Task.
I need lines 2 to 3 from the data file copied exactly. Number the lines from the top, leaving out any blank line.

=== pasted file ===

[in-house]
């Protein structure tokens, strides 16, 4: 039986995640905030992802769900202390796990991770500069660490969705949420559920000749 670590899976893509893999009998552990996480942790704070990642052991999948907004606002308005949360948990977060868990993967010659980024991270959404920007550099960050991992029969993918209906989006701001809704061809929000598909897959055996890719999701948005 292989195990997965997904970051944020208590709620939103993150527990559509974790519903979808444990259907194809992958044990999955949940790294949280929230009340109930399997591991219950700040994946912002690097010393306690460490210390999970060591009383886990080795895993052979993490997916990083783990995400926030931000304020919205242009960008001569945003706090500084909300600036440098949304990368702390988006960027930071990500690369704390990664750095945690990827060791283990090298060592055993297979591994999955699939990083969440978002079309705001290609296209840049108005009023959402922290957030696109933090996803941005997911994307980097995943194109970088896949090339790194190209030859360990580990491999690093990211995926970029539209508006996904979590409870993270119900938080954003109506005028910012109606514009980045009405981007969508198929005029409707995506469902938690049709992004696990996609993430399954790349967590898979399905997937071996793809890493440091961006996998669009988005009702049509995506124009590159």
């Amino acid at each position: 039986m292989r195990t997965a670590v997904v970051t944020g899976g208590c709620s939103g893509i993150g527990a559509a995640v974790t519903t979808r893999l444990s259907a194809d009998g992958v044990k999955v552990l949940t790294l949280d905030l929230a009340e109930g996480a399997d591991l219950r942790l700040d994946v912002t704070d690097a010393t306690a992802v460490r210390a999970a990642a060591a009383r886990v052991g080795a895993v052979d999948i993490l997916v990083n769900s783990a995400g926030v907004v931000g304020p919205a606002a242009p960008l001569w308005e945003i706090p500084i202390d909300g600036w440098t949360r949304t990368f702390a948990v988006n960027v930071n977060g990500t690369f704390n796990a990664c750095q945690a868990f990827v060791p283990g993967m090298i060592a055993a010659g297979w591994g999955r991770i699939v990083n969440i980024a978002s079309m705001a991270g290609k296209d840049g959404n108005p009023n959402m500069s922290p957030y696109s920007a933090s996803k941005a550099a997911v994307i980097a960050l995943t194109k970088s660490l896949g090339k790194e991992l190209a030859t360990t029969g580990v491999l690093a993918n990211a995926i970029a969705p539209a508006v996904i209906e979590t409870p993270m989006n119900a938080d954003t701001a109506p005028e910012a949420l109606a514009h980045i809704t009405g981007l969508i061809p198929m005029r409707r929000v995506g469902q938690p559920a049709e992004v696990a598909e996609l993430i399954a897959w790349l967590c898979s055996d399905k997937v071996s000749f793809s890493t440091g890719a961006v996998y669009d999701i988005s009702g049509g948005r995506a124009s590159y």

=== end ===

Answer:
């Protein structure tokens, strides 16, 4: 039986995640905030992802769900202390796990991770500069660490969705949420559920000749 670590899976893509893999009998552990996480942790704070990642052991999948907004606002308005949360948990977060868990993967010659980024991270959404920007550099960050991992029969993918209906989006701001809704061809929000598909897959055996890719999701948005 292989195990997965997904970051944020208590709620939103993150527990559509974790519903979808444990259907194809992958044990999955949940790294949280929230009340109930399997591991219950700040994946912002690097010393306690460490210390999970060591009383886990080795895993052979993490997916990083783990995400926030931000304020919205242009960008001569945003706090500084909300600036440098949304990368702390988006960027930071990500690369704390990664750095945690990827060791283990090298060592055993297979591994999955699939990083969440978002079309705001290609296209840049108005009023959402922290957030696109933090996803941005997911994307980097995943194109970088896949090339790194190209030859360990580990491999690093990211995926970029539209508006996904979590409870993270119900938080954003109506005028910012109606514009980045009405981007969508198929005029409707995506469902938690049709992004696990996609993430399954790349967590898979399905997937071996793809890493440091961006996998669009988005009702049509995506124009590159």
């Amino acid at each position: 039986m292989r195990t997965a670590v997904v970051t944020g899976g208590c709620s939103g893509i993150g527990a559509a995640v974790t519903t979808r893999l444990s259907a194809d009998g992958v044990k999955v552990l949940t790294l949280d905030l929230a009340e109930g996480a399997d591991l219950r942790l700040d994946v912002t704070d690097a010393t306690a992802v460490r210390a999970a990642a060591a009383r886990v052991g080795a895993v052979d999948i993490l997916v990083n769900s783990a995400g926030v907004v931000g304020p919205a606002a242009p960008l001569w308005e945003i706090p500084i202390d909300g600036w440098t949360r949304t990368f702390a948990v988006n960027v930071n977060g990500t690369f704390n796990a990664c750095q945690a868990f990827v060791p283990g993967m090298i060592a055993a010659g297979w591994g999955r991770i699939v990083n969440i980024a978002s079309m705001a991270g290609k296209d840049g959404n108005p009023n959402m500069s922290p957030y696109s920007a933090s996803k941005a550099a997911v994307i980097a960050l995943t194109k970088s660490l896949g090339k790194e991992l190209a030859t360990t029969g580990v491999l690093a993918n990211a995926i970029a969705p539209a508006v996904i209906e979590t409870p993270m989006n119900a938080d954003t701001a109506p005028e910012a949420l109606a514009h980045i809704t009405g981007l969508i061809p198929m005029r409707r929000v995506g469902q938690p559920a049709e992004v696990a598909e996609l993430i399954a897959w790349l967590c898979s055996d399905k997937v071996s000749f793809s890493t440091g890719a961006v996998y669009d999701i988005s009702g049509g948005r995506a124009s590159y």